Brachytherapy is a form of radiotherapy in which delivery of radiation is targeted directly to the prostate gland by implanting small radioactive pellets. Needles are inserted through the skin of the perineum. These needles are used to deliver the seeds which can either be left in place permanently (low dose) or temporarily (high dose).
Low dose rate
The seeds used for low dose rate brachytherapy give off a low dose of radiation over several months, remaining in the prostate gland permanently.
High dose rate
In high dose rate brachytherapy thin plastic catheters are inserted through a template (the same as used for template guided biopsy), through the perineal skin, and into the prostate gland. They enter the skin below the scrotum and above the rectum. Radioactive seeds are then inserted into each catheter. After treatment the catheters are pulled out, leaving no radioactive material in the prostate gland.
Brachytherapy may be used as a primary therapy (monotherapy) or in combination with external beam radiation (EBRT) in high dose therapy.Advantages
- Treatment in hospital with temporary brachytherapy takes just one or two days. Brachytherapy delivers a high dose of radiation directly to the prostate gland. Normal tissues nearby may receive a smaller dose of radiation compared with treatment with external beam radiotherapy and therefore may be less likely to be damaged.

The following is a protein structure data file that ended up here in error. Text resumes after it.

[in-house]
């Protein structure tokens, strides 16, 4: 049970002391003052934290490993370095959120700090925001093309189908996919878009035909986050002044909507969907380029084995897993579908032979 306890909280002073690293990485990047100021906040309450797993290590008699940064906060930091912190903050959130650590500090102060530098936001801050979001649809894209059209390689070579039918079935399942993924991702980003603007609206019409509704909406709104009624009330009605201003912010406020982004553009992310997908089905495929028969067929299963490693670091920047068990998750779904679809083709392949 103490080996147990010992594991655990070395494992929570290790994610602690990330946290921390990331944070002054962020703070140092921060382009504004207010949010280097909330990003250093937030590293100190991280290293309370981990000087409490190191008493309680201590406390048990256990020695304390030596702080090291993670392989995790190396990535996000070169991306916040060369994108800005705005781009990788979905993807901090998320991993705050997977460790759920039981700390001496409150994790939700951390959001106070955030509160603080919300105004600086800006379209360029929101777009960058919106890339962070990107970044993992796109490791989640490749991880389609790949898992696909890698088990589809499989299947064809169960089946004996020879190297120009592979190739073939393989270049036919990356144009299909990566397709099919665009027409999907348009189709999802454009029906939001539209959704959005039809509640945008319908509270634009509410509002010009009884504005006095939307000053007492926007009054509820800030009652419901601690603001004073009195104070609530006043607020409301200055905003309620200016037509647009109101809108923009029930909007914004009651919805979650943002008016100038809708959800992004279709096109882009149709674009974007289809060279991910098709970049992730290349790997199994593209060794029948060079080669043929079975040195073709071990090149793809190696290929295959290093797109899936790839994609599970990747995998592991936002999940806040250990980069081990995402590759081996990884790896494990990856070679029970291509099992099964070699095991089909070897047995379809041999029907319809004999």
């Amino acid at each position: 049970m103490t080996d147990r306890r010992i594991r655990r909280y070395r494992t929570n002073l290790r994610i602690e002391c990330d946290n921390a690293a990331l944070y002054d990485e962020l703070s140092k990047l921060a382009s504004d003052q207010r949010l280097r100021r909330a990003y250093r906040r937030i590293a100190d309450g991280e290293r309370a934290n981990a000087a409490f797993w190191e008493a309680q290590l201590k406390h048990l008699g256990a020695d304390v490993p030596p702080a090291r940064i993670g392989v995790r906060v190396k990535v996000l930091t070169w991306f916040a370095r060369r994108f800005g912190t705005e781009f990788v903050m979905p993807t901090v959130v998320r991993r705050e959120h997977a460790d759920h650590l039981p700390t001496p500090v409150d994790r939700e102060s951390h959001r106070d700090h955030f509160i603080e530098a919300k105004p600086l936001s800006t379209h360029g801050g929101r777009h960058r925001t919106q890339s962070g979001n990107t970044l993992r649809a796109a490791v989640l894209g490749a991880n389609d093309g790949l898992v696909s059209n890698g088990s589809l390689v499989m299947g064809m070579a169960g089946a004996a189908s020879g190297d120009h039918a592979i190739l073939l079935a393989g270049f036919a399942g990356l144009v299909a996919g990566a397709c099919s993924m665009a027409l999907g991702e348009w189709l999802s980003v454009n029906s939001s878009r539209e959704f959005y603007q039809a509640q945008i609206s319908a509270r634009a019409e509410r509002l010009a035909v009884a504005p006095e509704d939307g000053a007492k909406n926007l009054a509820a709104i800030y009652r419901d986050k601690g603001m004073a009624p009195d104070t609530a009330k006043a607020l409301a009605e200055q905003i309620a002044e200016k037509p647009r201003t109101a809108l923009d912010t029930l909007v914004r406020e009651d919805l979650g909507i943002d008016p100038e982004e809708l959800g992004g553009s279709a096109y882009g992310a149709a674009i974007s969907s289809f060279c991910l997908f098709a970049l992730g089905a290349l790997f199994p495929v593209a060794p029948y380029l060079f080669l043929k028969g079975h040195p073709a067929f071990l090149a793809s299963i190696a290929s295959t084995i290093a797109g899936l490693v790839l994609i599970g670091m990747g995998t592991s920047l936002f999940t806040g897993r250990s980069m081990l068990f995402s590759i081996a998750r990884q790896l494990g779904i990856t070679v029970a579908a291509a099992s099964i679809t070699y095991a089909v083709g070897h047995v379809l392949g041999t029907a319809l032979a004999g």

- Recovery is quick, which means you can usually return to your normal activities within a few weeks of treatment.
- It can cause side effects such as urinary, bowel and erection problems.
- You will need a general or spinal anaesthetic and you will need to be fit enough for this.
- If you require more than one radiation treatment you may need to stay in bed for at least six hours between treatments whilst the tubes are in your prostate. Some men find this very uncomfortable.
- You will need to stay in hospital overnight.
- It may be some time before you will know whether the treatment has been successful.
- With low dose rate brachytherapy the radioactive seeds stay inside the body and emit radiation for a few months.
- You will need a catheter inserted into your bladder during the treatment.
- With seed brachytherapy it is possible that one of the seeds will move out of the prostate.